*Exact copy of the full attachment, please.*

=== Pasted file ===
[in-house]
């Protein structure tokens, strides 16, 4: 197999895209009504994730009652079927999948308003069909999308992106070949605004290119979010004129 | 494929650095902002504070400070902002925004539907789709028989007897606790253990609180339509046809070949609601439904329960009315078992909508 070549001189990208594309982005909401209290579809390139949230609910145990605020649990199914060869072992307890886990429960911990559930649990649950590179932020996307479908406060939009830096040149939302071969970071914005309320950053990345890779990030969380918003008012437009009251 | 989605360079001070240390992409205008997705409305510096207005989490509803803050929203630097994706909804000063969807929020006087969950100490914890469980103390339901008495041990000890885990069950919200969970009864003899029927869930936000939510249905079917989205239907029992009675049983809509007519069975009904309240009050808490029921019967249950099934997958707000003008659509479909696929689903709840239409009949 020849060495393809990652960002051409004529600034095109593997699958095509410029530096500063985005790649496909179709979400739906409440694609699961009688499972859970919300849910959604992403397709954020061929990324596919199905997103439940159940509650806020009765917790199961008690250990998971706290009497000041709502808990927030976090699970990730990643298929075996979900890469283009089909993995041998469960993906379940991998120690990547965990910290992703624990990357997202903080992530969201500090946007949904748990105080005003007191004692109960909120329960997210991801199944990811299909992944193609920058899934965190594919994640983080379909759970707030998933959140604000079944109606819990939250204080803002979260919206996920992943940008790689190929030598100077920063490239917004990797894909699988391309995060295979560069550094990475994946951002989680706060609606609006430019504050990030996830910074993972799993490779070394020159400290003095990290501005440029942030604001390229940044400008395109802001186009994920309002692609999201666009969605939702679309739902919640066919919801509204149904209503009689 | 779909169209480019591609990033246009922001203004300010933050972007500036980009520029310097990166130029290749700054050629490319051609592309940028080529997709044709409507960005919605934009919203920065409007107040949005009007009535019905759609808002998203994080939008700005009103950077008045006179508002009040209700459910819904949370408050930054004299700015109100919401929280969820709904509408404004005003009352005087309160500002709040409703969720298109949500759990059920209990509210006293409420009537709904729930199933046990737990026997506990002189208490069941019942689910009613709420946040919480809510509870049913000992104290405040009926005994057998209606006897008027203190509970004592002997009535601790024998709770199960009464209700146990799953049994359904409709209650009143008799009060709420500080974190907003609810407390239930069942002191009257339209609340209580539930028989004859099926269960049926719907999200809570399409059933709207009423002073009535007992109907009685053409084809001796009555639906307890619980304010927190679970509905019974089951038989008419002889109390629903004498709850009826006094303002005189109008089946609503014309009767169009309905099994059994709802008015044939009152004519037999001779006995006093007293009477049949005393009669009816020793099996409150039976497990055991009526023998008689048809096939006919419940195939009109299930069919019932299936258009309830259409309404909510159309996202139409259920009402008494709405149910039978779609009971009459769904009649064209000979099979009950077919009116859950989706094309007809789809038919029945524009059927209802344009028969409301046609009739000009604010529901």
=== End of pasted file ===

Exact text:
[in-house]
């Protein structure tokens, strides 16, 4: 197999895209009504994730009652079927999948308003069909999308992106070949605004290119979010004129 | 494929650095902002504070400070902002925004539907789709028989007897606790253990609180339509046809070949609601439904329960009315078992909508 070549001189990208594309982005909401209290579809390139949230609910145990605020649990199914060869072992307890886990429960911990559930649990649950590179932020996307479908406060939009830096040149939302071969970071914005309320950053990345890779990030969380918003008012437009009251 | 989605360079001070240390992409205008997705409305510096207005989490509803803050929203630097994706909804000063969807929020006087969950100490914890469980103390339901008495041990000890885990069950919200969970009864003899029927869930936000939510249905079917989205239907029992009675049983809509007519069975009904309240009050808490029921019967249950099934997958707000003008659509479909696929689903709840239409009949 020849060495393809990652960002051409004529600034095109593997699958095509410029530096500063985005790649496909179709979400739906409440694609699961009688499972859970919300849910959604992403397709954020061929990324596919199905997103439940159940509650806020009765917790199961008690250990998971706290009497000041709502808990927030976090699970990730990643298929075996979900890469283009089909993995041998469960993906379940991998120690990547965990910290992703624990990357997202903080992530969201500090946007949904748990105080005003007191004692109960909120329960997210991801199944990811299909992944193609920058899934965190594919994640983080379909759970707030998933959140604000079944109606819990939250204080803002979260919206996920992943940008790689190929030598100077920063490239917004990797894909699988391309995060295979560069550094990475994946951002989680706060609606609006430019504050990030996830910074993972799993490779070394020159400290003095990290501005440029942030604001390229940044400008395109802001186009994920309002692609999201666009969605939702679309739902919640066919919801509204149904209503009689 | 779909169209480019591609990033246009922001203004300010933050972007500036980009520029310097990166130029290749700054050629490319051609592309940028080529997709044709409507960005919605934009919203920065409007107040949005009007009535019905759609808002998203994080939008700005009103950077008045006179508002009040209700459910819904949370408050930054004299700015109100919401929280969820709904509408404004005003009352005087309160500002709040409703969720298109949500759990059920209990509210006293409420009537709904729930199933046990737990026997506990002189208490069941019942689910009613709420946040919480809510509870049913000992104290405040009926005994057998209606006897008027203190509970004592002997009535601790024998709770199960009464209700146990799953049994359904409709209650009143008799009060709420500080974190907003609810407390239930069942002191009257339209609340209580539930028989004859099926269960049926719907999200809570399409059933709207009423002073009535007992109907009685053409084809001796009555639906307890619980304010927190679970509905019974089951038989008419002889109390629903004498709850009826006094303002005189109008089946609503014309009767169009309905099994059994709802008015044939009152004519037999001779006995006093007293009477049949005393009669009816020793099996409150039976497990055991009526023998008689048809096939006919419940195939009109299930069919019932299936258009309830259409309404909510159309996202139409259920009402008494709405149910039978779609009971009459769904009649064209000979099979009950077919009116859950989706094309007809789809038919029945524009059927209802344009028969409301046609009739000009604010529901």